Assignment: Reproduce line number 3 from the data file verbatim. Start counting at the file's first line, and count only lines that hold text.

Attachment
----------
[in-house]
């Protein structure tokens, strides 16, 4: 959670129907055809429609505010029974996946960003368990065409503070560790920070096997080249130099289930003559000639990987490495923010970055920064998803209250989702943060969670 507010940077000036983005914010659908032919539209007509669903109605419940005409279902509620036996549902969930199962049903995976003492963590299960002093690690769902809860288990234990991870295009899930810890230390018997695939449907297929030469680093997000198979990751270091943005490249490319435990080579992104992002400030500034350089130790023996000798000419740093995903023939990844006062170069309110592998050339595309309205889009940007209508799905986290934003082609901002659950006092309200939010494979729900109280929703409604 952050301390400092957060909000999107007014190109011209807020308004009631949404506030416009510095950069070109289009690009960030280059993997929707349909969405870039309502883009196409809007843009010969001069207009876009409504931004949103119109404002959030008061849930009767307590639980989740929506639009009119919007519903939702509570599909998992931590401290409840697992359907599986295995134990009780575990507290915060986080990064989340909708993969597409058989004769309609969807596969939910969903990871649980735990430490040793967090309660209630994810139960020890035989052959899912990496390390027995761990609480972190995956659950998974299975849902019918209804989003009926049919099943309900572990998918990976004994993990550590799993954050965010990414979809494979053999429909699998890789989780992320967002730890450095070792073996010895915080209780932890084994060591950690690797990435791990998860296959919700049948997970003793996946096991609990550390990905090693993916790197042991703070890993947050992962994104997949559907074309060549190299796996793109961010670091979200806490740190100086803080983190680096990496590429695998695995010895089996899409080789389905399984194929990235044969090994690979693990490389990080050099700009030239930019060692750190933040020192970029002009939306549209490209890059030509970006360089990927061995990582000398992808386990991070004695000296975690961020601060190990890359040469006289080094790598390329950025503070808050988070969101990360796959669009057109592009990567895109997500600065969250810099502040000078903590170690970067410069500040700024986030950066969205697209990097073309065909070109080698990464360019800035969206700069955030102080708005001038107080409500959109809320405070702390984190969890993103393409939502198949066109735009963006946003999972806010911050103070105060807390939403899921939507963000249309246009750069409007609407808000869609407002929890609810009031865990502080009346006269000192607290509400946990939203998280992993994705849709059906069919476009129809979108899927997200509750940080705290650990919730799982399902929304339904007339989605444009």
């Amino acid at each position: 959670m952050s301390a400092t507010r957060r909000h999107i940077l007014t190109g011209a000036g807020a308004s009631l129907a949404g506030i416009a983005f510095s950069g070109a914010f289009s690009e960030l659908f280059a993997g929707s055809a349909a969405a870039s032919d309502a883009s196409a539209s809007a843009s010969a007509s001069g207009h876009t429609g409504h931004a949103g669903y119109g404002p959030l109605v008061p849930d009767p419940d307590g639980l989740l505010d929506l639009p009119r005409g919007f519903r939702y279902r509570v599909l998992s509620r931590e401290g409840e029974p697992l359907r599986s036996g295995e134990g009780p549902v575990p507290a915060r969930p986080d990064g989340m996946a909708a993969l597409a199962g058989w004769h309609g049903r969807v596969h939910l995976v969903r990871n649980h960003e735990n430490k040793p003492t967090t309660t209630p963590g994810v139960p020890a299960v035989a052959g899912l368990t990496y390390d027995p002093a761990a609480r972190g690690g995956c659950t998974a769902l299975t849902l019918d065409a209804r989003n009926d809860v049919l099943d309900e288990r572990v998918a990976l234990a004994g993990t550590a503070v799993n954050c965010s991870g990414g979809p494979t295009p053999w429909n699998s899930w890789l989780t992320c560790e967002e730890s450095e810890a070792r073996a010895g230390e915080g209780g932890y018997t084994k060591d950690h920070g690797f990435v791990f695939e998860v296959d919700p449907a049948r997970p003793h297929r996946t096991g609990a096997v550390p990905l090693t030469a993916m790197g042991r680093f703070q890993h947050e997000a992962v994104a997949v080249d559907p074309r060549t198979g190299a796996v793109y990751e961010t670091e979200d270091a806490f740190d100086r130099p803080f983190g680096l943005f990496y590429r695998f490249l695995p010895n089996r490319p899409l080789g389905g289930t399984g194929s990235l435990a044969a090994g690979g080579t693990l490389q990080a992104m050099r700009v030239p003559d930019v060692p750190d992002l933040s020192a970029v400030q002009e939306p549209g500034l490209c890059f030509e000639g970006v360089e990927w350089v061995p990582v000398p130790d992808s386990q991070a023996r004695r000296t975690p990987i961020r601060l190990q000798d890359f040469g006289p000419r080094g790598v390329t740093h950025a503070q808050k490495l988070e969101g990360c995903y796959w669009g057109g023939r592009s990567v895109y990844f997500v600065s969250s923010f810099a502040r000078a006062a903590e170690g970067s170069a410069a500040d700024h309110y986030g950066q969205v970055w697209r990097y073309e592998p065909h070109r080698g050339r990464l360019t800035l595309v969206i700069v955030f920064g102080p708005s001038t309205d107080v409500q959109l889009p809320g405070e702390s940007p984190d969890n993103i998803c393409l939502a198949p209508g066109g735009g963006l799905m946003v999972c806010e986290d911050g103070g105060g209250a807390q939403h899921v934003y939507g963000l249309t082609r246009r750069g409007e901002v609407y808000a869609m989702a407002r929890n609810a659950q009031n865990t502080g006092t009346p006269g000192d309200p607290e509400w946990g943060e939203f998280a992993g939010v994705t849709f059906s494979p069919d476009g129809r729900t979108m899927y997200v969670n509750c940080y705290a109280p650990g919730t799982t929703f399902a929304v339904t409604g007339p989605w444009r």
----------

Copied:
């Amino acid at each position: 959670m952050s301390a400092t507010r957060r909000h999107i940077l007014t190109g011209a000036g807020a308004s009631l129907a949404g506030i416009a983005f510095s950069g070109a914010f289009s690009e960030l659908f280059a993997g929707s055809a349909a969405a870039s032919d309502a883009s196409a539209s809007a843009s010969a007509s001069g207009h876009t429609g409504h931004a949103g669903y119109g404002p959030l109605v008061p849930d009767p419940d307590g639980l989740l505010d929506l639009p009119r005409g919007f519903r939702y279902r509570v599909l998992s509620r931590e401290g409840e029974p697992l359907r599986s036996g295995e134990g009780p549902v575990p507290a915060r969930p986080d990064g989340m996946a909708a993969l597409a199962g058989w004769h309609g049903r969807v596969h939910l995976v969903r990871n649980h960003e735990n430490k040793p003492t967090t309660t209630p963590g994810v139960p020890a299960v035989a052959g899912l368990t990496y390390d027995p002093a761990a609480r972190g690690g995956c659950t998974a769902l299975t849902l019918d065409a209804r989003n009926d809860v049919l099943d309900e288990r572990v998918a990976l234990a004994g993990t550590a503070v799993n954050c965010s991870g990414g979809p494979t295009p053999w429909n699998s899930w890789l989780t992320c560790e967002e730890s450095e810890a070792r073996a010895g230390e915080g209780g932890y018997t084994k060591d950690h920070g690797f990435v791990f695939e998860v296959d919700p449907a049948r997970p003793h297929r996946t096991g609990a096997v550390p990905l090693t030469a993916m790197g042991r680093f703070q890993h947050e997000a992962v994104a997949v080249d559907p074309r060549t198979g190299a796996v793109y990751e961010t670091e979200d270091a806490f740190d100086r130099p803080f983190g680096l943005f990496y590429r695998f490249l695995p010895n089996r490319p899409l080789g389905g289930t399984g194929s990235l435990a044969a090994g690979g080579t693990l490389q990080a992104m050099r700009v030239p003559d930019v060692p750190d992002l933040s020192a970029v400030q002009e939306p549209g500034l490209c890059f030509e000639g970006v360089e990927w350089v061995p990582v000398p130790d992808s386990q991070a023996r004695r000296t975690p990987i961020r601060l190990q000798d890359f040469g006289p000419r080094g790598v390329t740093h950025a503070q808050k490495l988070e969101g990360c995903y796959w669009g057109g023939r592009s990567v895109y990844f997500v600065s969250s923010f810099a502040r000078a006062a903590e170690g970067s170069a410069a500040d700024h309110y986030g950066q969205v970055w697209r990097y073309e592998p065909h070109r080698g050339r990464l360019t800035l595309v969206i700069v955030f920064g102080p708005s001038t309205d107080v409500q959109l889009p809320g405070e702390s940007p984190d969890n993103i998803c393409l939502a198949p209508g066109g735009g963006l799905m946003v999972c806010e986290d911050g103070g105060g209250a807390q939403h899921v934003y939507g963000l249309t082609r246009r750069g409007e901002v609407y808000a869609m989702a407002r929890n609810a659950q009031n865990t502080g006092t009346p006269g000192d309200p607290e509400w946990g943060e939203f998280a992993g939010v994705t849709f059906s494979p069919d476009g129809r729900t979108m899927y997200v969670n509750c940080y705290a109280p650990g919730t799982t929703f399902a929304v339904t409604g007339p989605w444009r």